The Glasgow Daily Herald of Wednesday 2nd September 1868 ran a very similar story, probably from the same correspondent, but it chose to include this excellent detail:
I am told of one guest in the hotel putting an appearance, in sorry plight, at one of the windows flanked by flames from others on either side of it, and by aid of extemporised ladders and mattresses and things for his to jump on, he was got out in safety and nudity.
The hotel was not out of commission for too long because just a few months later, in January 1869, travel impresario Thomas Cook was in Cairo leading his very first Egyptian tour party, and from a diary left by one of its number, we know that Shepheard’s was up and running again by this time.
A gentleman called Frank Bird posted elsewhere on this site to alert me to a passage in Michael Asher’s Lawrence: The Uncrowned King of Arabia in which the author pays a visit to the Continental-Savoy in Cairo, which is where, of course, Lawrence stayed for some time. Asher found the place in a similarly decrepit state as I did, although he did better than I (see this post) in that he got to see the old dining room and bar. The book was published in 1998, so I imagine Asher’s visit may have been a year so previously. Here’s the extract:
“When the black and white taxi deposited me in Ezbekiyya Square, Cairo, I had some difficulty at first in spotting the Grand Continental Hotel. I suddenly realized I suddenly realized that it was the dismal, mouldering heap opposite the Ezbekiyya Gardens, half hidden by a row of very drab shops. In the Bodleian Library in Oxford, I had seen a picture of the place as it had been in 1914, embossed on the head of a letter written by T. E. Lawrence, and it was difficult to equate this mildewed tenement before me with that great colonial château whose guest-list – A. & C. Black’s guidebook for 1916 had assured me – once read like a page out of the Almanac de Gotha. That grand world of Egypt’s belle époque, when Cairo had been a fashionable winter resort rivalling Nice and Monte Carlo, was lost, hidden like the hotel itself beneath the seedy façade of a hectic modern city. In the dark lobby, a fly-blown man with a two-day stubble showed brown teeth when I pressed him for the price of a room: ‘This place hasn’t been a hotel in ten years,’ he said. In what had been the Front Desk Manager’s office – a place of peeling paint and faded velvet upholstery – a wizened man called Khalid groped in some filing cabinets and brought out a colour postcard of the hotel as it had looked ten years precisely as neglected as it looked now, I thought. ‘They said it was beyond repair he told me. ‘They couldn’t use it as a hotel any more, so they turned it into offices.’ There was no chance of me seeing the rooms upstairs, he said, but he would show me the downstairs area, and fetching a great ring of keys, he led me like a gaoler across the lobby and unlocked a steel flange nailed across the dining-room doors. The room was astonishingly vast, with a plush carpet, once wine-red perhaps, but now faded and rotten and covered in rat droppings and bits of plaster fallen from the ceiling. ‘I was a bellboy here in the old days,’ Khalid said. ‘Kings and princes used to come from all over the world. It was the best hotel in Egypt.’ He showed me the fine frescos of ancient Egyptian gods and pharaohs which adorned the walls. ‘Italian artist,’ he said. ‘Done more than a hundred years ago.’ Lawrence must have known them well, I thought, for the Grand Continental had been his base for nine months from 1914 to 1915, and he had taken breakfast, lunch and dinner in this room almost every day. In the lobby, you could see the remains of a travel-agent’s kiosk, a worn-out sign announcing Nile cruises, and a jeweller’s shop, and Khalid showed me what had been the bar – though all that was left were the mirror-mosaic shelves where the bottles would have been on display. ‘Here they had whisky,’ he said, and I imagined the great and good of Cairo in 1914 – Ronald Storrs, Bertie Clayton, George Lloyd, Aubrey Herbert, Stewart Newcombe and others – nursing their drinks and turning over in the eminently civilized heads their dreams of Empire, their dream of the Arab Revolt.”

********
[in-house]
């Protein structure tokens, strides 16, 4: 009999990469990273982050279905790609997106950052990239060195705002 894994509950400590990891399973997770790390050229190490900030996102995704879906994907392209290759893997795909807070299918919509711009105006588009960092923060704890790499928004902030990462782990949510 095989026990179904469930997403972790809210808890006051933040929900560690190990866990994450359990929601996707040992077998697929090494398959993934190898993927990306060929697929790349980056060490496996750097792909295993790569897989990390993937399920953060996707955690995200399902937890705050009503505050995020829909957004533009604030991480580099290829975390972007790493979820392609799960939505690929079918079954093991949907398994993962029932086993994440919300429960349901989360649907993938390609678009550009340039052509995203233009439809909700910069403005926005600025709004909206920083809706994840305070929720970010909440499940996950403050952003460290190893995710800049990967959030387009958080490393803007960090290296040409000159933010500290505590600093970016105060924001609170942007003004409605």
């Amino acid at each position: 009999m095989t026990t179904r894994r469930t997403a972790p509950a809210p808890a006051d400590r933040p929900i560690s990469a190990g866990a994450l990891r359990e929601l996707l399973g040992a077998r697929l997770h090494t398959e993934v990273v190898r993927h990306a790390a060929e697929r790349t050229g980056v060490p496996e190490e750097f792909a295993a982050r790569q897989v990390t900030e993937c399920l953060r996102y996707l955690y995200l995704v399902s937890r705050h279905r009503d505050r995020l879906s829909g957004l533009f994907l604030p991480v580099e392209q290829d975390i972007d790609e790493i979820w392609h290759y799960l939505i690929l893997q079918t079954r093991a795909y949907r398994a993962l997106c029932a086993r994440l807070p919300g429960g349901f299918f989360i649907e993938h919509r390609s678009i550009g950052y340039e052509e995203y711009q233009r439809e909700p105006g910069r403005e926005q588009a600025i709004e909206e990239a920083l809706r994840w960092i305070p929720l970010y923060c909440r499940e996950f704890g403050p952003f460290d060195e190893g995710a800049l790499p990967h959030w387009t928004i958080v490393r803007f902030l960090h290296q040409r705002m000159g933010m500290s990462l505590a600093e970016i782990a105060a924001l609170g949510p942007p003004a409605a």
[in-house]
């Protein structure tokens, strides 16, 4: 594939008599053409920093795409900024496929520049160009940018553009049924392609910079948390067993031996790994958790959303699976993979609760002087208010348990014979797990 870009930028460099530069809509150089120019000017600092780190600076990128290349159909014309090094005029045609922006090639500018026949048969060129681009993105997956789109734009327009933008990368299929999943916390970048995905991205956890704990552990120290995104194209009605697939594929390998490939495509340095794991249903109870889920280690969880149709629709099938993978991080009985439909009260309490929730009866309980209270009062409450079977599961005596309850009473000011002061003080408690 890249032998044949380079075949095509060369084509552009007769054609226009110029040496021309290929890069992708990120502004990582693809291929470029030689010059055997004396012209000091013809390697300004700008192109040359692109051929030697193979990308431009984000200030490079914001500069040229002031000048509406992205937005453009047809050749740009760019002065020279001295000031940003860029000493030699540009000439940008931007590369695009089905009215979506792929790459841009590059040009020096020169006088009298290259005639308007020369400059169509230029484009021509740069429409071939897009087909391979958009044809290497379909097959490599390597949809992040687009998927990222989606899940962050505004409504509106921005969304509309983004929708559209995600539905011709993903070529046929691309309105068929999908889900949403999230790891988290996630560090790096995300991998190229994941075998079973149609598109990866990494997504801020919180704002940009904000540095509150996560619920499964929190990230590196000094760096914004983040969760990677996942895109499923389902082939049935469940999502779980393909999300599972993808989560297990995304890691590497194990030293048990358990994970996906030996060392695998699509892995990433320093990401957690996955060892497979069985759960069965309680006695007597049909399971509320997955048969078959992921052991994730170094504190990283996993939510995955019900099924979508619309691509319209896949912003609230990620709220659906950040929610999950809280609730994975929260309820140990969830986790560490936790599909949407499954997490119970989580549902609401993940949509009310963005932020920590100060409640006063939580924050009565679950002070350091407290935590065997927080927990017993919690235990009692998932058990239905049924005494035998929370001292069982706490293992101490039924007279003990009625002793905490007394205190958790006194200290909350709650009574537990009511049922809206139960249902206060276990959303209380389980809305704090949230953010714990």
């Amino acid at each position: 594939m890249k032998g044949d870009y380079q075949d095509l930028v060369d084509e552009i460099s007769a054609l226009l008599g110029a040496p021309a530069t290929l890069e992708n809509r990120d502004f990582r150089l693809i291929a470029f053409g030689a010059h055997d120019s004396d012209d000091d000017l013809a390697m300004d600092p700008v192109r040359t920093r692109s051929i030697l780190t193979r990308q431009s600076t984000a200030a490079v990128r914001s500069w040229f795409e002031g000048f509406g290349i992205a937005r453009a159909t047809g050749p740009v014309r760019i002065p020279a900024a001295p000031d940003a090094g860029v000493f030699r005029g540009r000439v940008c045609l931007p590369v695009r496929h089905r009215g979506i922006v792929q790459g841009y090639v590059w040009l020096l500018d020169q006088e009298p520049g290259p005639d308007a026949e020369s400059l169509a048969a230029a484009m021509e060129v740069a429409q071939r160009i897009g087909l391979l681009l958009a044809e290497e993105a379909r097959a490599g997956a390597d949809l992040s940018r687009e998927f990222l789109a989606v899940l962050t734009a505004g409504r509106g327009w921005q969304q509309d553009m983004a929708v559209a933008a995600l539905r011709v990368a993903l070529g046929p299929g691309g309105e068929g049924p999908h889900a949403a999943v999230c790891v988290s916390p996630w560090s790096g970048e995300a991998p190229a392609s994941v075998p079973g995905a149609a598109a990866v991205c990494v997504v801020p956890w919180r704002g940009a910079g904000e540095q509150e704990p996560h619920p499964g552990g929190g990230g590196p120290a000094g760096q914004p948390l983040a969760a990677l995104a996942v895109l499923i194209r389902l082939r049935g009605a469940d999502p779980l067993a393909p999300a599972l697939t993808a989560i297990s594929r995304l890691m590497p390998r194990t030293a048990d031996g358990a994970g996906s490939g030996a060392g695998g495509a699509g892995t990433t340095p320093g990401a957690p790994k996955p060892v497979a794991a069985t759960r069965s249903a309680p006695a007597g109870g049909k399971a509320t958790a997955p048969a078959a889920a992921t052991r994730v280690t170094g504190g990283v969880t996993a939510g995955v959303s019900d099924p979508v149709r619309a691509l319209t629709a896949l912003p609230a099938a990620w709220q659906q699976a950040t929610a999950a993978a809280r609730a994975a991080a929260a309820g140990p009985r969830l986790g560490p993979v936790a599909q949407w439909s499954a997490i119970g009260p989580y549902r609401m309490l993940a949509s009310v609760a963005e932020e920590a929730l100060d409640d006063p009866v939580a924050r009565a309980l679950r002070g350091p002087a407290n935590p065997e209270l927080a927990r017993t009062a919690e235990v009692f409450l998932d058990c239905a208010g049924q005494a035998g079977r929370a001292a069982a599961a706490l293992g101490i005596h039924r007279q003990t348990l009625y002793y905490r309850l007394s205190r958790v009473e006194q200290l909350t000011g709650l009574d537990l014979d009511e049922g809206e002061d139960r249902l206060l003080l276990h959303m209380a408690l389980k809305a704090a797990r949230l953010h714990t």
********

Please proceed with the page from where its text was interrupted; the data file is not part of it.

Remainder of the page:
Thank you Frank.
I was recently contacted by Peter Kuonen of Urdorf in Switzerland, who wondered if I would be interested in seeing some photographs of his grand-uncle, Victor, who spent more than 20 years employed at Luxor’s Winter Palace, and before that Shepheard’s, in the early years of the 20th century. Of course I was interested. So Peter sent me the photographs and they are wonderful – he’s permitted me to post some of them, below. I also asked Peter if he could tell me a little about Victor, and he responded with the text that follows.